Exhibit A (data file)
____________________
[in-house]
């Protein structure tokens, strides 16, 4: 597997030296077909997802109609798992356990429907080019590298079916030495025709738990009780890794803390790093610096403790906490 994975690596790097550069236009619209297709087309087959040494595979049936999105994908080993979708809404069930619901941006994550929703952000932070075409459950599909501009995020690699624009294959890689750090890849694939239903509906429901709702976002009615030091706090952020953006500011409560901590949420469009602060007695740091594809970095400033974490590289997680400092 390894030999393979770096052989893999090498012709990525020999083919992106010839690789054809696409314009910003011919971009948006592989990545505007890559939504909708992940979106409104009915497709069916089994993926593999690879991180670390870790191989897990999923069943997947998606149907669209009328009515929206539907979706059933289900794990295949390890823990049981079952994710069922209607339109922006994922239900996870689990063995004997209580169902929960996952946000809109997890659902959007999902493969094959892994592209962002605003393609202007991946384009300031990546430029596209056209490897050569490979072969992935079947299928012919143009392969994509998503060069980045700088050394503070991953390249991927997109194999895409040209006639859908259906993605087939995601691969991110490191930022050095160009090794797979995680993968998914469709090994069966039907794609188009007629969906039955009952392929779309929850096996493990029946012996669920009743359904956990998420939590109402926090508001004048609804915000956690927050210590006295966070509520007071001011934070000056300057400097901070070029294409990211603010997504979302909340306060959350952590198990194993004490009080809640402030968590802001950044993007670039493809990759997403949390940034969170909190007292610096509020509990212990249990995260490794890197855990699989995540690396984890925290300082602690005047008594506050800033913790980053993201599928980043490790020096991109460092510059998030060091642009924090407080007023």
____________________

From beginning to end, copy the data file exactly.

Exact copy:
[in-house]
């Protein structure tokens, strides 16, 4: 597997030296077909997802109609798992356990429907080019590298079916030495025709738990009780890794803390790093610096403790906490 994975690596790097550069236009619209297709087309087959040494595979049936999105994908080993979708809404069930619901941006994550929703952000932070075409459950599909501009995020690699624009294959890689750090890849694939239903509906429901709702976002009615030091706090952020953006500011409560901590949420469009602060007695740091594809970095400033974490590289997680400092 390894030999393979770096052989893999090498012709990525020999083919992106010839690789054809696409314009910003011919971009948006592989990545505007890559939504909708992940979106409104009915497709069916089994993926593999690879991180670390870790191989897990999923069943997947998606149907669209009328009515929206539907979706059933289900794990295949390890823990049981079952994710069922209607339109922006994922239900996870689990063995004997209580169902929960996952946000809109997890659902959007999902493969094959892994592209962002605003393609202007991946384009300031990546430029596209056209490897050569490979072969992935079947299928012919143009392969994509998503060069980045700088050394503070991953390249991927997109194999895409040209006639859908259906993605087939995601691969991110490191930022050095160009090794797979995680993968998914469709090994069966039907794609188009007629969906039955009952392929779309929850096996493990029946012996669920009743359904956990998420939590109402926090508001004048609804915000956690927050210590006295966070509520007071001011934070000056300057400097901070070029294409990211603010997504979302909340306060959350952590198990194993004490009080809640402030968590802001950044993007670039493809990759997403949390940034969170909190007292610096509020509990212990249990995260490794890197855990699989995540690396984890925290300082602690005047008594506050800033913790980053993201599928980043490790020096991109460092510059998030060091642009924090407080007023």